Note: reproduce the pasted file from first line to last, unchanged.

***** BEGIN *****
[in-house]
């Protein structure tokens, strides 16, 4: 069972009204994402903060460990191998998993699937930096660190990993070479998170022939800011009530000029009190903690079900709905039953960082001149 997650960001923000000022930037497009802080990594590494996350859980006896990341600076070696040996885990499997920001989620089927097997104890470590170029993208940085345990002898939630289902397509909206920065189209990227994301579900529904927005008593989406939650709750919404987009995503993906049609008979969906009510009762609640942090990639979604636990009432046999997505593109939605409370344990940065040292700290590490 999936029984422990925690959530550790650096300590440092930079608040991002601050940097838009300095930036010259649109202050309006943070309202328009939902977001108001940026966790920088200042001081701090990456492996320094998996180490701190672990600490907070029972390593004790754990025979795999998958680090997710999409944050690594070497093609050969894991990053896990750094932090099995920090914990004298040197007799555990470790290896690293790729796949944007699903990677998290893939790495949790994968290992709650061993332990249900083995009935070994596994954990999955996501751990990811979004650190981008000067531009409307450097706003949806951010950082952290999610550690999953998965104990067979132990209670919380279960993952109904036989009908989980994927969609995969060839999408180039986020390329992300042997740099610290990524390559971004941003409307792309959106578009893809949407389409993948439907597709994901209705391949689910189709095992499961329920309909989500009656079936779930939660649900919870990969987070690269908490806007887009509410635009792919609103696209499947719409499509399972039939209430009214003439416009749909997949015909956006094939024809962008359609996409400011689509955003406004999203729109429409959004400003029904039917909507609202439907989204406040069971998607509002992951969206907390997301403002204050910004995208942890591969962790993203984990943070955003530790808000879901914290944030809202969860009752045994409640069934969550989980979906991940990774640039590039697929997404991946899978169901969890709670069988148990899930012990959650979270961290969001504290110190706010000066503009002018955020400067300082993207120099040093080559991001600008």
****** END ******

[in-house]
């Protein structure tokens, strides 16, 4: 069972009204994402903060460990191998998993699937930096660190990993070479998170022939800011009530000029009190903690079900709905039953960082001149 997650960001923000000022930037497009802080990594590494996350859980006896990341600076070696040996885990499997920001989620089927097997104890470590170029993208940085345990002898939630289902397509909206920065189209990227994301579900529904927005008593989406939650709750919404987009995503993906049609008979969906009510009762609640942090990639979604636990009432046999997505593109939605409370344990940065040292700290590490 999936029984422990925690959530550790650096300590440092930079608040991002601050940097838009300095930036010259649109202050309006943070309202328009939902977001108001940026966790920088200042001081701090990456492996320094998996180490701190672990600490907070029972390593004790754990025979795999998958680090997710999409944050690594070497093609050969894991990053896990750094932090099995920090914990004298040197007799555990470790290896690293790729796949944007699903990677998290893939790495949790994968290992709650061993332990249900083995009935070994596994954990999955996501751990990811979004650190981008000067531009409307450097706003949806951010950082952290999610550690999953998965104990067979132990209670919380279960993952109904036989009908989980994927969609995969060839999408180039986020390329992300042997740099610290990524390559971004941003409307792309959106578009893809949407389409993948439907597709994901209705391949689910189709095992499961329920309909989500009656079936779930939660649900919870990969987070690269908490806007887009509410635009792919609103696209499947719409499509399972039939209430009214003439416009749909997949015909956006094939024809962008359609996409400011689509955003406004999203729109429409959004400003029904039917909507609202439907989204406040069971998607509002992951969206907390997301403002204050910004995208942890591969962790993203984990943070955003530790808000879901914290944030809202969860009752045994409640069934969550989980979906991940990774640039590039697929997404991946899978169901969890709670069988148990899930012990959650979270961290969001504290110190706010000066503009002018955020400067300082993207120099040093080559991001600008």